The fact that firing fields were so regular despite changes in the animal’s speed and direction suggested that their location was determined by path integration and that grid cells were part of the mechanism for path integration-based spatial mapping – a mechanism envisaged by O’Keefe as early as 1976, but with no evidence for it until now. I was convinced that we had found an important element of the cognitive map – something completely different from anything known elsewhere in the brain. Our journey to this point was aided by important input from the visiting members of the centre. In particular, Bruce McNaughton’s insights in computational neuroscience were really transformative for me. His earlier work on attractor mechanisms inspired me and is still the basis for much of my thinking about how space is represented. With this as a background we felt that we could not only describe a new cell type but we could also put it in a historical and theoretical context. We submitted the paper to Nature, the reviews were positive, and in the summer of 2005 the paper was out.
Finding grid cells was exciting because it gave us another piece in the puzzle of how we navigate in space. But the larger significance of the find is that we were able to see how the brain generates one of its own internal codes, with mechanisms that reflect the inner workings of a cortical system, quite independently of any particular sensory inputs. In the past, it had been difficult to make associations between the firing of neurons deep in the higher parts of the cortex and properties of the external world, because as the distance between the sensory input and the neuron increases, the firing of the neurons is triggered by a multitude of converging sensory channels along with intrinsic processes that we don’t really understand.
But with the grid cells, and the place cells that O’Keefe had discovered, we had neural activity that was clearly associated with a feature of the environment, the animal’s location. Here, we think, lies a key to unlocking the mystery of how the brain computes. There is no grid pattern in the external world so the pattern must originate from activity in the entorhinal cortex itself, or in adjacent structures. Having access to data from these cells felt like a great reward, as it might put us on the track of the more general computational operations of the cortex.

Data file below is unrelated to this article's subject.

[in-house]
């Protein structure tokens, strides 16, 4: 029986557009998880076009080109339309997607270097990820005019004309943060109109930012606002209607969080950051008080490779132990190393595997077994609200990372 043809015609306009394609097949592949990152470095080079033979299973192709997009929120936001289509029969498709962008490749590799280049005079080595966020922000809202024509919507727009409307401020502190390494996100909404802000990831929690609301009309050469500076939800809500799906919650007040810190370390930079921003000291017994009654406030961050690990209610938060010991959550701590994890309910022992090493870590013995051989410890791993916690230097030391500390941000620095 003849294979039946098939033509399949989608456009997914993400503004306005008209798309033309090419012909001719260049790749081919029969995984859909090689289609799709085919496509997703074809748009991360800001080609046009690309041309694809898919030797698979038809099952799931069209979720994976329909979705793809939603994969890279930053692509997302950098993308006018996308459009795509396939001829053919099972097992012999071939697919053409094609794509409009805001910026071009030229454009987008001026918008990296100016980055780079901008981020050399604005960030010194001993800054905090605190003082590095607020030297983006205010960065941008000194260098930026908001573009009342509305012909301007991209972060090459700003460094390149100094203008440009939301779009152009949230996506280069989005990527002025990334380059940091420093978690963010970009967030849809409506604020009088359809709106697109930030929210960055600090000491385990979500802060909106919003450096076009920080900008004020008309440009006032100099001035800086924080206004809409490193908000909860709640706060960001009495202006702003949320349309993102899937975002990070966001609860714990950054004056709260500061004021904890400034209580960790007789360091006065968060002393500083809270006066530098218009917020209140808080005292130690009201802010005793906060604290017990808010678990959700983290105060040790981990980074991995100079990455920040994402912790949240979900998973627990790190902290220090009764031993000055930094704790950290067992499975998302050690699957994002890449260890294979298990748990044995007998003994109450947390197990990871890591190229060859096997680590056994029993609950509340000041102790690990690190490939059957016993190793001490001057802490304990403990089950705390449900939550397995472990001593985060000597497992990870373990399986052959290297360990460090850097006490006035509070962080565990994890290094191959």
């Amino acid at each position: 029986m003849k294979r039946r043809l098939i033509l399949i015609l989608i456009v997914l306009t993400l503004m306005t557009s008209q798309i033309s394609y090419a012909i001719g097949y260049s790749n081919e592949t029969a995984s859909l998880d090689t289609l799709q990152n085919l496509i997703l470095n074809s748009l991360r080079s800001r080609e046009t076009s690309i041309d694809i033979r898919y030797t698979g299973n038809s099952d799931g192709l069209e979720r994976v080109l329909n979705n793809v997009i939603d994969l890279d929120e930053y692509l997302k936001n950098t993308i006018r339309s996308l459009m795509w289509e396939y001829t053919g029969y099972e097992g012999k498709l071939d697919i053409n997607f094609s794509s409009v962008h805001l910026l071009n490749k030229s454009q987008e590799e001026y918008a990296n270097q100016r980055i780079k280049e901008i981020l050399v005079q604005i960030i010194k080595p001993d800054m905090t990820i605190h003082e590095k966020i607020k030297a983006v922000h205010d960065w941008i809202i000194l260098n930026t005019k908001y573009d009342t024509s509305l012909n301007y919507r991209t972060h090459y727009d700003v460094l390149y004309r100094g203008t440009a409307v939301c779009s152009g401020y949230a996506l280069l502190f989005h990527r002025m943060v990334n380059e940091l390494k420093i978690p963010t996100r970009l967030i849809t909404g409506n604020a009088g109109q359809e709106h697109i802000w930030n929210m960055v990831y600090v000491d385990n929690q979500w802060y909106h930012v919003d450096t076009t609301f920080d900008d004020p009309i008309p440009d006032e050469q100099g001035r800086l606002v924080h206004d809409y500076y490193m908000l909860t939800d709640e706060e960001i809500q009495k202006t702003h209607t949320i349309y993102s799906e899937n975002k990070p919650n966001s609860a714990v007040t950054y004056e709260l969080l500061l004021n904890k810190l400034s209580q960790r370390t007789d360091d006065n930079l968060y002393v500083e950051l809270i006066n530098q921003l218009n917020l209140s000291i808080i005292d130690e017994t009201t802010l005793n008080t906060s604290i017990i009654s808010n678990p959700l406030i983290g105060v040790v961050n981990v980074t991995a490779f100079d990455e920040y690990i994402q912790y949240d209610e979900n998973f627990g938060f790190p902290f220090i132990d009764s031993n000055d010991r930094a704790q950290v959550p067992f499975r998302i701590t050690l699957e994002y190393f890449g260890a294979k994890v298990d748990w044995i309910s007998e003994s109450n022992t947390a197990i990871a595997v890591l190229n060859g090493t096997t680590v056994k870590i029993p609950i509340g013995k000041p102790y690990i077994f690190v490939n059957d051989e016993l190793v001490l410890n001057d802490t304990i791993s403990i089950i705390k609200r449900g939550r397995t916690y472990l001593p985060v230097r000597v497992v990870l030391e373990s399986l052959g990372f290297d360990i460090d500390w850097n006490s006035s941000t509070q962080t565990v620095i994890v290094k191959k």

From Lab to Institute
When we found the grid cells, we were still a medium-sized research group, and we had only our own group to care for. But soon after, things started to change. Just before the grid cell results were published, the philanthropist Fred Kavli visited NTNU, along with David Auston, the President of the Kavli Foundation at that time. They were in Norway to prepare for the inauguration of the Kavli Prize, which would be awarded for the first time in 2008. At the same time, they used the opportunity to visit research groups in the fields they were interested in. They came to our lab and were totally struck by the grid cell discovery. At the same time, Eric Kandel, who himself was head of a Kavli Institute at Columbia, argued strongly for a Kavli Institute at NTNU. He was tremendously excited about our work.
Soon after they left, May-Britt and I were invited to submit an application, and in 2007, we became the 15th Kavli Institute in the world and the fourth in neuroscience (Fig. 6). In the end, Fred was enormously proud that a Kavli Institute had been established at his alma mater, although it was important for him, to the very end, that the institute had not been established for that reason but only because it satisfied the foundation’s strict criteria for quality. The inauguration of the institute not only gave us funding and support but also opened doors to some of the best neuroscience groups in the world. Many individuals made important contributions to the formation of the institute. In Norway, these individuals include two NTNU rectors – first Eivind Hiis Hauge, and then Torbjørn Digernes, who was the rector during the negotiations – as well as the secretary general of the Ministry of Education and Research, Trond Fevolden, and Arvid Hallén, Director of the Research Council of Norway.